3. m

    August 22, 2006 at 7:29 pm

    I believe our generation is has a case to answer. We have ABSOLUTELY no excuse for such ludicrous behaviour, especially seeing that we have grow up in metropolitan societies.

    Very strange how we don’t know what race/tribe is when we are kids but as we grow up we inexcusably become that much more foolish!

     
  4. mwanainchi

    August 22, 2006 at 10:27 pm

    Like AK says this is not surprising.
    Infact the more educated you are clearer it should be.
    The nations limited resources will be closer to you if your tribemate is prezzy.

    Politics is about personal gain in kenya (Zero sum gain) not national devt. It us or them.
    This is true even inside the the tribes itself, inside the disctrict, inside the towns, inside the village and inside the clan.

     
  5. egm

    August 23, 2006 at 12:55 am

    Mwananchi raises a good point. When we finally rid ourselves of tribalism, will something else rush in to fill that void? Do we as humans have this inate desire to group with those like us, be it racially, tribally, financially, intellectually, etc. that is harmful to the well being of society as a whole? Could we group ourselves into these different categories and still progress and develop?

    I also like AK’s point of having a leader who will rise above the petiness that exists and have a national outlook. Ensuring that everyone, no matter what your last name is, gets a share of the national cake. It will take someone willing to be considered a pariah by his own people. A prophet unwelcome in his own land.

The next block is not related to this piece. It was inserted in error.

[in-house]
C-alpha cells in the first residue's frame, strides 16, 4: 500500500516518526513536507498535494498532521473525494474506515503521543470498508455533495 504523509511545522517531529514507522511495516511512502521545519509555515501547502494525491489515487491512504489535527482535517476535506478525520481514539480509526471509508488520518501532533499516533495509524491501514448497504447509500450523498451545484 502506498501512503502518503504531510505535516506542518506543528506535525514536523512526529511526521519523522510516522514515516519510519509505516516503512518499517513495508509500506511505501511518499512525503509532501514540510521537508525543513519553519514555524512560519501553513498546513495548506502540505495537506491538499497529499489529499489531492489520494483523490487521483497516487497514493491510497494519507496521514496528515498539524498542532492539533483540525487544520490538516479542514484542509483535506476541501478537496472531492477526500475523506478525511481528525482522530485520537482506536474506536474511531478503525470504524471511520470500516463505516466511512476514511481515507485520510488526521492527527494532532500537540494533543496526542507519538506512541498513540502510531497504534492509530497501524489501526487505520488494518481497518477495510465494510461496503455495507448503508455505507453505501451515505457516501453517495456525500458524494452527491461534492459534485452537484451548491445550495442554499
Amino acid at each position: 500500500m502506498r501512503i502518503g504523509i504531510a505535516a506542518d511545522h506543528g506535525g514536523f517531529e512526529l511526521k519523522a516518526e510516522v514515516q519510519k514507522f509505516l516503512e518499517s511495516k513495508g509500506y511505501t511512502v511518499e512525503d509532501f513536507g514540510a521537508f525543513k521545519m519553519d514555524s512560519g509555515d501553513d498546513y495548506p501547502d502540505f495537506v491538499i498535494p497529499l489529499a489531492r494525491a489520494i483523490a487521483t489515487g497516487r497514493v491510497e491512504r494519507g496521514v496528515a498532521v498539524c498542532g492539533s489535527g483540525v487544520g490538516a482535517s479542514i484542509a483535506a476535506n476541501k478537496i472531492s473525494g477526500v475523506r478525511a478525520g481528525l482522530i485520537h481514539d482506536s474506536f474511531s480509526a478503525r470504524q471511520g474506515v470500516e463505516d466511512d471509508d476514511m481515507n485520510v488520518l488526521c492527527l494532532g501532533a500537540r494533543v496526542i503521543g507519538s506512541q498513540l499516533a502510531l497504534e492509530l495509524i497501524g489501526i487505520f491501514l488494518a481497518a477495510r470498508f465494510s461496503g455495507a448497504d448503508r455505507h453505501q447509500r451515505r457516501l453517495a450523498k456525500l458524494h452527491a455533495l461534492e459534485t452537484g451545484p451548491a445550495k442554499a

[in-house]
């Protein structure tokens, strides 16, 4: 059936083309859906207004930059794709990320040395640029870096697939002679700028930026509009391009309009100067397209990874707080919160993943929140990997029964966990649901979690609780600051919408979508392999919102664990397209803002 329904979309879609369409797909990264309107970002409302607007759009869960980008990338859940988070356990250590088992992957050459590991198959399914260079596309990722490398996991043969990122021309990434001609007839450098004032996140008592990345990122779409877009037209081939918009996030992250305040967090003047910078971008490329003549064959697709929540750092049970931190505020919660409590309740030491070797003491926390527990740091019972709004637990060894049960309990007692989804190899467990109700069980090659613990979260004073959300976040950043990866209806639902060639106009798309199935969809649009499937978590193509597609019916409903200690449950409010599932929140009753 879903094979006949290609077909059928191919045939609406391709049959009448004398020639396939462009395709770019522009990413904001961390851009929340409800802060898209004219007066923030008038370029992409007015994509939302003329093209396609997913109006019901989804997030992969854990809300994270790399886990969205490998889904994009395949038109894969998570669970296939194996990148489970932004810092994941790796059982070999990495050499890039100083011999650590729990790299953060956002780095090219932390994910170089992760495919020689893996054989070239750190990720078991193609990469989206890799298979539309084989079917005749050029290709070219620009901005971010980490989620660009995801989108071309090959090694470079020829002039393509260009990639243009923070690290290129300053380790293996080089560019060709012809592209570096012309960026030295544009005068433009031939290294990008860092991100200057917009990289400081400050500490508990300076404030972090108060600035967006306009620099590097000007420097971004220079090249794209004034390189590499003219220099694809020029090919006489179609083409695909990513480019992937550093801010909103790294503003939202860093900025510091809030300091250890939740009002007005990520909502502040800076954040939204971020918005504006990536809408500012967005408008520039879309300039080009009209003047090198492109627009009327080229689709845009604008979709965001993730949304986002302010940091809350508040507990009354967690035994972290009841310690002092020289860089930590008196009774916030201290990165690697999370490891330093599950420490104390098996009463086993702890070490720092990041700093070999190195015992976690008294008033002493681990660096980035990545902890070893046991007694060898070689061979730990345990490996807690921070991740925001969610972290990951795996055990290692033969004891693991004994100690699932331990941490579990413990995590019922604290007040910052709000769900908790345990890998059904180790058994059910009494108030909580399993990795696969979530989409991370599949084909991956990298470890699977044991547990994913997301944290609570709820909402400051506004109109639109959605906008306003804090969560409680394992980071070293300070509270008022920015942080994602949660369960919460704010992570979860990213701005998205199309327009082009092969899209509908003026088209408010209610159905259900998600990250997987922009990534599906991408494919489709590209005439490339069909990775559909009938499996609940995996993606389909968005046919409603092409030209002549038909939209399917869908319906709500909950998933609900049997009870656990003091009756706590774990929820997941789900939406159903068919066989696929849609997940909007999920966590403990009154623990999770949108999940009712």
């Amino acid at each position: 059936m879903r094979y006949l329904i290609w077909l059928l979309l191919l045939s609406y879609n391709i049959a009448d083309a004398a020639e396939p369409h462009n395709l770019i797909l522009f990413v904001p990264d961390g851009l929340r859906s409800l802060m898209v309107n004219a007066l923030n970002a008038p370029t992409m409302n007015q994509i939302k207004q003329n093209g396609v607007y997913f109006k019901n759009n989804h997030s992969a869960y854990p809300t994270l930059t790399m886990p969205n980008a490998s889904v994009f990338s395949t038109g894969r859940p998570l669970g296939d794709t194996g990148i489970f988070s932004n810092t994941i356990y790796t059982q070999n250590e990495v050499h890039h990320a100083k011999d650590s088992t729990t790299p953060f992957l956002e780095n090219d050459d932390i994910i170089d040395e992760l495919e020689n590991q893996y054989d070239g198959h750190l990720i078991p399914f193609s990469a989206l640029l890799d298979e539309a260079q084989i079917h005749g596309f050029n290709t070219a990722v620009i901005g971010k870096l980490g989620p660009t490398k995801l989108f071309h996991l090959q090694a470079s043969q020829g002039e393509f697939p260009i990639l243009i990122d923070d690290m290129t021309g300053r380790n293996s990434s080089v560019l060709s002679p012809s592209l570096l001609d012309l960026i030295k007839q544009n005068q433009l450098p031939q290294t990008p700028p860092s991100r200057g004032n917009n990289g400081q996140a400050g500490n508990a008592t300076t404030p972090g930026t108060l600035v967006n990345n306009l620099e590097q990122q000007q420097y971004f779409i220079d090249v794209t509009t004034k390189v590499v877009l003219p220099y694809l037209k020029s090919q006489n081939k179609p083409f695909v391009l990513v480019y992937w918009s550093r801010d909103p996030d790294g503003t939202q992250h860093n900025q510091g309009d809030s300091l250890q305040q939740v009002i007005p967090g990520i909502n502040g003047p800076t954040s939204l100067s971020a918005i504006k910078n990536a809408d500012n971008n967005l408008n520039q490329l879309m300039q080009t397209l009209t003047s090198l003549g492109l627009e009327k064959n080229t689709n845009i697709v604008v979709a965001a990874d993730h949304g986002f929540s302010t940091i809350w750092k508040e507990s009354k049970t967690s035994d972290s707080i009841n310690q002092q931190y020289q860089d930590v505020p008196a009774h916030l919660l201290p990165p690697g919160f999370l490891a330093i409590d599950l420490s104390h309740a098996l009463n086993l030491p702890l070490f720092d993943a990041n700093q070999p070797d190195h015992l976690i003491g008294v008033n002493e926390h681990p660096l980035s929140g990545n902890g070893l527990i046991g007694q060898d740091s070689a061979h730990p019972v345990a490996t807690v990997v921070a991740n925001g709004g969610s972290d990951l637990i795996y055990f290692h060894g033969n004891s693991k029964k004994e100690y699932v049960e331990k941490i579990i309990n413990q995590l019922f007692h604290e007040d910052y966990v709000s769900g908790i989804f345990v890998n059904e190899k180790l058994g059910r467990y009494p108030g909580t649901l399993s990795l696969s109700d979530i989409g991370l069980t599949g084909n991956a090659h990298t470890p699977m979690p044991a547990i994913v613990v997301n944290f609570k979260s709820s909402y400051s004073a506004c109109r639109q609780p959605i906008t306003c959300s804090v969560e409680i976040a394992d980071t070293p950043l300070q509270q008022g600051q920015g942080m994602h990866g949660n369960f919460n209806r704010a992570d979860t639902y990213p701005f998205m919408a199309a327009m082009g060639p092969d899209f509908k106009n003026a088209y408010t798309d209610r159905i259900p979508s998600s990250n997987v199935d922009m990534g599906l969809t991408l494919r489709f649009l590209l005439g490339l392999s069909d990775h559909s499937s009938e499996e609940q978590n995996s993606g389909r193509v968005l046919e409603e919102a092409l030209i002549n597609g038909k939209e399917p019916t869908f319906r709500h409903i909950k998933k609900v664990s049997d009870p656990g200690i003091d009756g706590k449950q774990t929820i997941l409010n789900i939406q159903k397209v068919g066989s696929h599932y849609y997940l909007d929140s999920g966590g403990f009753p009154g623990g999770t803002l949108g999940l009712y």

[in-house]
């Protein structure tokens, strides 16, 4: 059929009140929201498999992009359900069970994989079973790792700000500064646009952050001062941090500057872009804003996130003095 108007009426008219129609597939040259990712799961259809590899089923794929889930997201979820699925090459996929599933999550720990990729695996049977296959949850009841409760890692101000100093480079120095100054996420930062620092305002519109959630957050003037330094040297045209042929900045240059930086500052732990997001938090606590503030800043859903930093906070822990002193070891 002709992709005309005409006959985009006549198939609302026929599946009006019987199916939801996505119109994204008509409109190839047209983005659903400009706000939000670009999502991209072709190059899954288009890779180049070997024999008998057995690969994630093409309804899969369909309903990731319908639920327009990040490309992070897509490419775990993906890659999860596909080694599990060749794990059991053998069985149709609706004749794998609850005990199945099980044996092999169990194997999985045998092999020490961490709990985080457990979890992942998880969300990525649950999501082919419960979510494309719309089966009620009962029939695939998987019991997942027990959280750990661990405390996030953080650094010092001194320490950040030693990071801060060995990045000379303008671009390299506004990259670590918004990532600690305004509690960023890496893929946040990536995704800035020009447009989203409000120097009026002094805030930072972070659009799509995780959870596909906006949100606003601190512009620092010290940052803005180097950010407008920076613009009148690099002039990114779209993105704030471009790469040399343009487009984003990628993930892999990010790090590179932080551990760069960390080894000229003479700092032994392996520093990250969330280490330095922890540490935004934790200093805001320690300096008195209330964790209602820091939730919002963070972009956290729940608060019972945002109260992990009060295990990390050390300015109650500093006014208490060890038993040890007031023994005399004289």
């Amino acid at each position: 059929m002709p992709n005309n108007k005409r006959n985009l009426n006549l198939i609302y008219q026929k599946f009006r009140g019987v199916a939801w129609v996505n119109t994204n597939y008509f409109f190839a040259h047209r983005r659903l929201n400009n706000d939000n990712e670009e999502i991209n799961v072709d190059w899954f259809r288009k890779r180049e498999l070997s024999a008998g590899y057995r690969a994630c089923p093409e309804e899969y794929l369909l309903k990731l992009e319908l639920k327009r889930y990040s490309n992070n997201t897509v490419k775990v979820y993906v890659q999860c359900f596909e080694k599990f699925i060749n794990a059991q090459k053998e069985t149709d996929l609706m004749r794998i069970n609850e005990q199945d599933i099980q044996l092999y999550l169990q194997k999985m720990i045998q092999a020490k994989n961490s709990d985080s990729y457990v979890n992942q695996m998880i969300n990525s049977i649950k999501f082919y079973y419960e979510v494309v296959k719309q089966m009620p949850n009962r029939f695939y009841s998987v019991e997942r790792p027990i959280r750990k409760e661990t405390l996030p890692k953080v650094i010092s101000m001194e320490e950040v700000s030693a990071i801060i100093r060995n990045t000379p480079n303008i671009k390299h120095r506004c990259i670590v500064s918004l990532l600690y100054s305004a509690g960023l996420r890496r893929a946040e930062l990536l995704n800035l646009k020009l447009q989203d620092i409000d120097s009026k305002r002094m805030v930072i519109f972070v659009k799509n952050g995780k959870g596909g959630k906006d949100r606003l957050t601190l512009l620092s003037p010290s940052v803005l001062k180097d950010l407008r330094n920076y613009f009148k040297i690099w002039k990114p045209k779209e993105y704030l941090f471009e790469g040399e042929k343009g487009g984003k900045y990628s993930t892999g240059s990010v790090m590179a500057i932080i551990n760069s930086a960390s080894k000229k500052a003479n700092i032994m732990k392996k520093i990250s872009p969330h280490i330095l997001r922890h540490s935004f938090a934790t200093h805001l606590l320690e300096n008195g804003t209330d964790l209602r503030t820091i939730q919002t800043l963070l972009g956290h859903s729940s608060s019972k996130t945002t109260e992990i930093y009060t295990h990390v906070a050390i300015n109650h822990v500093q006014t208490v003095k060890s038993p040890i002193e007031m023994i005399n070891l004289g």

And in response to M’s statement, I ask, what is it about us that suddenly notices differences after a certain age? Is it something that has always been in our subconcious, but as children we manage to keep it repressed? And then as we grow older these come to the fore? Like I mentioned earlier, could the tribalistic tendencies we observed as children be manifesting in us as we grow older? You know the way you would hear our parents generation talking about how you shouldn’t trust people from such and such a tribe, people from this other tribe are lazy, people from that tribe are violent… etc. These stereotypes that may have been spoken toung-in-cheek may have been embedded in our psyche. I don’t know. I’m at a loss, just as M is. I, too, simply can’t understand the transition from tribally-blind to tribal fanaticism.

     
  6. Kagz

    August 23, 2006 at 2:35 am

    1st…Brilliant Post.

    2nd…Very good observations by all those who have commented.

    3rd…I live in the US and ALWAYS get amazed that there exists organizations like “Kalenjins Living In The US”. Ati Ruto came to address them about 1 month ago. This is MADNESS!!!

    4th…Just like you “I have tried, and failed, to see hope for politics in this country”.

    5th…As my e-friend EGM said, “humans have this inate desire to group with those like us, be it racially, tribally, financially, intellectually”…….hence i conclude that Tribalism is NOT bad. NEGATIVE tribalism is what is killing Kenya.

    6th…I think there’s something called POSITIVE TRIBALISM e.g I am a Kikuyu and ABSOLUTELY love all-things-Kikuyu e.g Food, Culture,Language etc (but that does not mean i hate on other tribes).

     
  7. egm

    August 23, 2006 at 2:48 am